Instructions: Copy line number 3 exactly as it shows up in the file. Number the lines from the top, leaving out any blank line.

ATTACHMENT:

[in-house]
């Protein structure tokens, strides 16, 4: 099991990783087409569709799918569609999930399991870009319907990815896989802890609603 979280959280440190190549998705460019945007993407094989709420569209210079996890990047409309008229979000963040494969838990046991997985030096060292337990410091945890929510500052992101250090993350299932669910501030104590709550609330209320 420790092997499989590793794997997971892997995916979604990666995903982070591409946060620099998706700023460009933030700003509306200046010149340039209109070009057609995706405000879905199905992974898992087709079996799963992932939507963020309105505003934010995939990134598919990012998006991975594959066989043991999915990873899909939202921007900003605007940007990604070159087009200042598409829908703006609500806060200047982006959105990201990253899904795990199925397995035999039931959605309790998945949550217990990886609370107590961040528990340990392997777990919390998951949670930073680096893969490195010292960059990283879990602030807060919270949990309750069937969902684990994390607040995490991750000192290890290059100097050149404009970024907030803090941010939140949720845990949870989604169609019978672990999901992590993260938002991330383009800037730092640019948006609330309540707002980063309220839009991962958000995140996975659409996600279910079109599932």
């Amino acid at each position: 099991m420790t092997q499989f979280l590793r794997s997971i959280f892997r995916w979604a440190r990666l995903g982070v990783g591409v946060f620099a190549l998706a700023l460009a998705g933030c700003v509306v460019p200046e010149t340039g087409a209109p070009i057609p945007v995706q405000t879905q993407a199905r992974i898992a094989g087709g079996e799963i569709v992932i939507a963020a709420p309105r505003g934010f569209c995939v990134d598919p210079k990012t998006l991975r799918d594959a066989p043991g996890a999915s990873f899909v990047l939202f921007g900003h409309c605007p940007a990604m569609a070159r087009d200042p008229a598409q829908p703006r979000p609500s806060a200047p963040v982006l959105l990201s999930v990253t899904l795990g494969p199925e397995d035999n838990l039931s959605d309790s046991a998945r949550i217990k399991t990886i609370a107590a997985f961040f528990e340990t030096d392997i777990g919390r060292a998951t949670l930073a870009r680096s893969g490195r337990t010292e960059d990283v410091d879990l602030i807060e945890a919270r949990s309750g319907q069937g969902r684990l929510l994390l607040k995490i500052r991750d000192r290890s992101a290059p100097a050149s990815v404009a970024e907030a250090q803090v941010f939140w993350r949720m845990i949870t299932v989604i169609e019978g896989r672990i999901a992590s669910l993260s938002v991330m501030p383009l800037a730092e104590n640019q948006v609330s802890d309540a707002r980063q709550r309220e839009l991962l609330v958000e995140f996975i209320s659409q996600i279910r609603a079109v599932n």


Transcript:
């Amino acid at each position: 099991m420790t092997q499989f979280l590793r794997s997971i959280f892997r995916w979604a440190r990666l995903g982070v990783g591409v946060f620099a190549l998706a700023l460009a998705g933030c700003v509306v460019p200046e010149t340039g087409a209109p070009i057609p945007v995706q405000t879905q993407a199905r992974i898992a094989g087709g079996e799963i569709v992932i939507a963020a709420p309105r505003g934010f569209c995939v990134d598919p210079k990012t998006l991975r799918d594959a066989p043991g996890a999915s990873f899909v990047l939202f921007g900003h409309c605007p940007a990604m569609a070159r087009d200042p008229a598409q829908p703006r979000p609500s806060a200047p963040v982006l959105l990201s999930v990253t899904l795990g494969p199925e397995d035999n838990l039931s959605d309790s046991a998945r949550i217990k399991t990886i609370a107590a997985f961040f528990e340990t030096d392997i777990g919390r060292a998951t949670l930073a870009r680096s893969g490195r337990t010292e960059d990283v410091d879990l602030i807060e945890a919270r949990s309750g319907q069937g969902r684990l929510l994390l607040k995490i500052r991750d000192r290890s992101a290059p100097a050149s990815v404009a970024e907030a250090q803090v941010f939140w993350r949720m845990i949870t299932v989604i169609e019978g896989r672990i999901a992590s669910l993260s938002v991330m501030p383009l800037a730092e104590n640019q948006v609330s802890d309540a707002r980063q709550r309220e839009l991962l609330v958000e995140f996975i209320s659409q996600i279910r609603a079109v599932n």